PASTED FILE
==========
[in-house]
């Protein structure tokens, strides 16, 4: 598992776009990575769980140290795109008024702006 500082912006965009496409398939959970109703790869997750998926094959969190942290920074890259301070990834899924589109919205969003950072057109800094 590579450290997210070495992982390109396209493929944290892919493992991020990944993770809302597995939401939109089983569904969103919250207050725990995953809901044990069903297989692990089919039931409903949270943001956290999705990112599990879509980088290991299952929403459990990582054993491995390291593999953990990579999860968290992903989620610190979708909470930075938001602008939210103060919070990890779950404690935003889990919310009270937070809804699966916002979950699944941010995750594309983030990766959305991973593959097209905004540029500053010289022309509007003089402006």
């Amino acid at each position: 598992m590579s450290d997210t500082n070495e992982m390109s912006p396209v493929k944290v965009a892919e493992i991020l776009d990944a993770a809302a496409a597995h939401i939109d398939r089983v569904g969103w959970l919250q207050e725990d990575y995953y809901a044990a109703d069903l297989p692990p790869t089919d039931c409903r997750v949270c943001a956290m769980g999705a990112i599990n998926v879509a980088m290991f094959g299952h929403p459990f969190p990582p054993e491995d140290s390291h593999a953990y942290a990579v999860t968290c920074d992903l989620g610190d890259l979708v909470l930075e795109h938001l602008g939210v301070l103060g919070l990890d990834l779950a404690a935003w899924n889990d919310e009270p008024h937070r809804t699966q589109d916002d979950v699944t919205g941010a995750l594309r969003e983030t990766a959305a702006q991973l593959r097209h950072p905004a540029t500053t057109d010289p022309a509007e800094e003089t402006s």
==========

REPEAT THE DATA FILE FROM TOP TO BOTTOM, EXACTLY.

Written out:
[in-house]
């Protein structure tokens, strides 16, 4: 598992776009990575769980140290795109008024702006 500082912006965009496409398939959970109703790869997750998926094959969190942290920074890259301070990834899924589109919205969003950072057109800094 590579450290997210070495992982390109396209493929944290892919493992991020990944993770809302597995939401939109089983569904969103919250207050725990995953809901044990069903297989692990089919039931409903949270943001956290999705990112599990879509980088290991299952929403459990990582054993491995390291593999953990990579999860968290992903989620610190979708909470930075938001602008939210103060919070990890779950404690935003889990919310009270937070809804699966916002979950699944941010995750594309983030990766959305991973593959097209905004540029500053010289022309509007003089402006």
């Amino acid at each position: 598992m590579s450290d997210t500082n070495e992982m390109s912006p396209v493929k944290v965009a892919e493992i991020l776009d990944a993770a809302a496409a597995h939401i939109d398939r089983v569904g969103w959970l919250q207050e725990d990575y995953y809901a044990a109703d069903l297989p692990p790869t089919d039931c409903r997750v949270c943001a956290m769980g999705a990112i599990n998926v879509a980088m290991f094959g299952h929403p459990f969190p990582p054993e491995d140290s390291h593999a953990y942290a990579v999860t968290c920074d992903l989620g610190d890259l979708v909470l930075e795109h938001l602008g939210v301070l103060g919070l990890d990834l779950a404690a935003w899924n889990d919310e009270p008024h937070r809804t699966q589109d916002d979950v699944t919205g941010a995750l594309r969003e983030t990766a959305a702006q991973l593959r097209h950072p905004a540029t500053t057109d010289p022309a509007e800094e003089t402006s």